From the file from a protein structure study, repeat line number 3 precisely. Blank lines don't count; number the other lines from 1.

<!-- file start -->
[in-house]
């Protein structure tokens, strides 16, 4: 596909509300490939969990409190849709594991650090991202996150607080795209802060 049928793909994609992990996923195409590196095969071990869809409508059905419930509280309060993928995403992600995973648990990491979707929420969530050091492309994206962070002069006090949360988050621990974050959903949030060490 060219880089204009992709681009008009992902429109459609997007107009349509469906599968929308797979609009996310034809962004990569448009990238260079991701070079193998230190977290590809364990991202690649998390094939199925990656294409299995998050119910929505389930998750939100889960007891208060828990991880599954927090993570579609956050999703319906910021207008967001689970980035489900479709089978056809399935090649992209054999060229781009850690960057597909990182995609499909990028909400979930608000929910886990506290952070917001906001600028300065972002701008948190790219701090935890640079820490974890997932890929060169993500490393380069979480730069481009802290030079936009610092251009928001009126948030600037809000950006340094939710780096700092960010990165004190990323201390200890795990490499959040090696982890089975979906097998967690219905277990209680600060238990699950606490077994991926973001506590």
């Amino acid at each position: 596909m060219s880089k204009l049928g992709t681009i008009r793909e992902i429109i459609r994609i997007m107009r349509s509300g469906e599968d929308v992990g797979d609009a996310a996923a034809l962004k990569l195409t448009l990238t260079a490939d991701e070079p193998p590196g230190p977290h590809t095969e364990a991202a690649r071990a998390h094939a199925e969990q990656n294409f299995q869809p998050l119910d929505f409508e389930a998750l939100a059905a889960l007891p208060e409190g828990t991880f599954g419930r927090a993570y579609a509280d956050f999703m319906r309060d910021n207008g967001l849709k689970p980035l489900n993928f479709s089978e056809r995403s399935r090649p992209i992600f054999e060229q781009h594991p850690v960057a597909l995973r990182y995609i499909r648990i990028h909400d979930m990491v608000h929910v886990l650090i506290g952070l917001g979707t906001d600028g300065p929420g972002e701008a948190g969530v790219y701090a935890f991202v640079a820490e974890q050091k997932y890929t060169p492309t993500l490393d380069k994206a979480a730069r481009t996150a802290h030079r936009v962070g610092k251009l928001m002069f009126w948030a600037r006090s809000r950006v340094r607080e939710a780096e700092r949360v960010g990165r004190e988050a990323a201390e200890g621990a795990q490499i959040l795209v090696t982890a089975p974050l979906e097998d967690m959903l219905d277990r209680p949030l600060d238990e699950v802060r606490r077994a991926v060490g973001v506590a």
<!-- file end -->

């Amino acid at each position: 596909m060219s880089k204009l049928g992709t681009i008009r793909e992902i429109i459609r994609i997007m107009r349509s509300g469906e599968d929308v992990g797979d609009a996310a996923a034809l962004k990569l195409t448009l990238t260079a490939d991701e070079p193998p590196g230190p977290h590809t095969e364990a991202a690649r071990a998390h094939a199925e969990q990656n294409f299995q869809p998050l119910d929505f409508e389930a998750l939100a059905a889960l007891p208060e409190g828990t991880f599954g419930r927090a993570y579609a509280d956050f999703m319906r309060d910021n207008g967001l849709k689970p980035l489900n993928f479709s089978e056809r995403s399935r090649p992209i992600f054999e060229q781009h594991p850690v960057a597909l995973r990182y995609i499909r648990i990028h909400d979930m990491v608000h929910v886990l650090i506290g952070l917001g979707t906001d600028g300065p929420g972002e701008a948190g969530v790219y701090a935890f991202v640079a820490e974890q050091k997932y890929t060169p492309t993500l490393d380069k994206a979480a730069r481009t996150a802290h030079r936009v962070g610092k251009l928001m002069f009126w948030a600037r006090s809000r950006v340094r607080e939710a780096e700092r949360v960010g990165r004190e988050a990323a201390e200890g621990a795990q490499i959040l795209v090696t982890a089975p974050l979906e097998d967690m959903l219905d277990r209680p949030l600060d238990e699950v802060r606490r077994a991926v060490g973001v506590a």